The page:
Rubio’s Senate Problem: He Has To Defy Trumpmentum To Keep His Seat

Republican presidential candidate Sen. Marco Rubio, R-Fla., speaks during a Republican primary night celebration rally at Florida International University in Miami, Fla., Tuesday, March 15, 2016. Rubio is ending his ... Republican presidential candidate Sen. Marco Rubio, R-Fla., speaks during a Republican primary night celebration rally at Florida International University in Miami, Fla., Tuesday, March 15, 2016. Rubio is ending his campaign for the Republican nomination for president after a humiliating loss in his home state of Florida. (AP Photo/Paul Sancya) MORE LESS
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As Sen. Marco Rubio (R-FL) reportedly looks to get back in the political ring and defend his Senate seat, he will face-off against a familiar enemy: Trumpmentum and an appetite for an outsider back home.

The political climate that sunk the Florida senator’s presidential ambitions in March hasn’t gone away in the Sunshine state. It’s only taken on a new face. After suffering a crushing double-digit defeat to Donald Trump on his home turf in the Florida presidential primary, Rubio will have to contend with another outsider, bomb-throwing businessman who is readying to pounce on Rubio’s immigration record. This time his name is Carlos Beruff.

“Rubio is going to have some challenges to overcome. Carlos Beruff, who is a Trump knock-off, is one of them,” Mac Stipanovich, a Florida-based Republican strategist told TPM. “Marco will be facing a Mini-me of the guy he lost to badly not too long ago.”

As some of Rubio’s would-be competitors clear the way for the sitting senator to jump into the race, Beruff is digging in and doubling down on the bombastic Trump-esque rhetoric that doomed Rubio three months ago. Beruff’s campaign spokesman told TPM the camapign is readying for a primary election targeting Rubio’s close ties to Washington, insider support and one-time support of a path to citizenship for undocumented immigrants.

“The same issues that derailed Rubio’s presidential campaign and caused him to be rejected by Republican Primary voters in Florida a few months ago are still top of mind, the Gang of 8 approach to immigration, the missed votes etc,” according to a memo to supporters issued last week by the Beruff campaign. “But this time, it would be worse because now he’s Washington’s candidate.”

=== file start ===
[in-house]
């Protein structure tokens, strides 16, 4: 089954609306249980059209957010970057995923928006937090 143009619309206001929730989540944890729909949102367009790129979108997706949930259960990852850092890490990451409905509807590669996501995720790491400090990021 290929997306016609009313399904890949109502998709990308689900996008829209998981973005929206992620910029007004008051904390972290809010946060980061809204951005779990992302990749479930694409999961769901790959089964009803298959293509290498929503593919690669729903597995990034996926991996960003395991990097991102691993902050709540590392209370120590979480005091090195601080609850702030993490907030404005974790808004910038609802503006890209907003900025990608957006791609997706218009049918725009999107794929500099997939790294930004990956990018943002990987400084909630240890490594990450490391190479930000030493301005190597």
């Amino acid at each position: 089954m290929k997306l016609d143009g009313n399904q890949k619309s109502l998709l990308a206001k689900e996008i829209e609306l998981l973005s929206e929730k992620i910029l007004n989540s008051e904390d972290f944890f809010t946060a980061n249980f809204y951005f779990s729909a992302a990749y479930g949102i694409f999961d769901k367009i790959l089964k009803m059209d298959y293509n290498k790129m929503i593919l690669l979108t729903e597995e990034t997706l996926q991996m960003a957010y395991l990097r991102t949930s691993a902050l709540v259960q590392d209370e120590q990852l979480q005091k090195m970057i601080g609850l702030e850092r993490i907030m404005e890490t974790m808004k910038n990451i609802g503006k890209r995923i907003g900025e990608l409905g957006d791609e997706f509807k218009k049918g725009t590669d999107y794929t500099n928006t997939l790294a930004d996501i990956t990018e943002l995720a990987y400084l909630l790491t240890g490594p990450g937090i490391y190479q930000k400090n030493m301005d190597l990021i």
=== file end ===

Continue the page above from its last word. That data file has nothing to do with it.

In fact, Rubio may jump into the race as the establishment favorite with Senate Majority Leader Mitch McConnell (R-KY) and party donors egging him on just like the party establishment backed Charlie Crist in 2010 when Rubio became the insurgent.

On Monday–with just days left for Rubio to declare his candidacy–the Beruff campaign gave a little preview of what Rubio will face if he gets into the race.

“The most important question for Marco Rubio to think about today as he decides whether to run for reelection: Are you willing to look the voters of Florida in the eye and commit to serving out an entire 6-year term in the U.S. Senate? Do you commit to not running for President in 2020? Do you pledge to truly serve the people of Florida by showing up to work and not missing votes or committee hearings?” Beruff’s spokesman, Chris Hartline said in a released statement.

Since entering the race in February, Beruff–a multimillionaire who has never held elected office–has attempted to harness the same off-handed anti-immigrant, anti-establishment sentiment that propelled Trump to victory. He’s given hints that he’ll take a page out of Trump’s playbook against Rubio and attack Rubio’s Senate attendance record as well as go after his ties to D.C.

When it comes to policy, Beruff has also tried to track close to Trump. He’s called for a ban on immigrants from Middle Eastern countries (with the exception of Israel). And as the son of Cuban immigrants, Beruff released a television ad this week declaring he doesn’t believe in “hyphenated Americans,” a nod to Trump’s screeds against political correctness.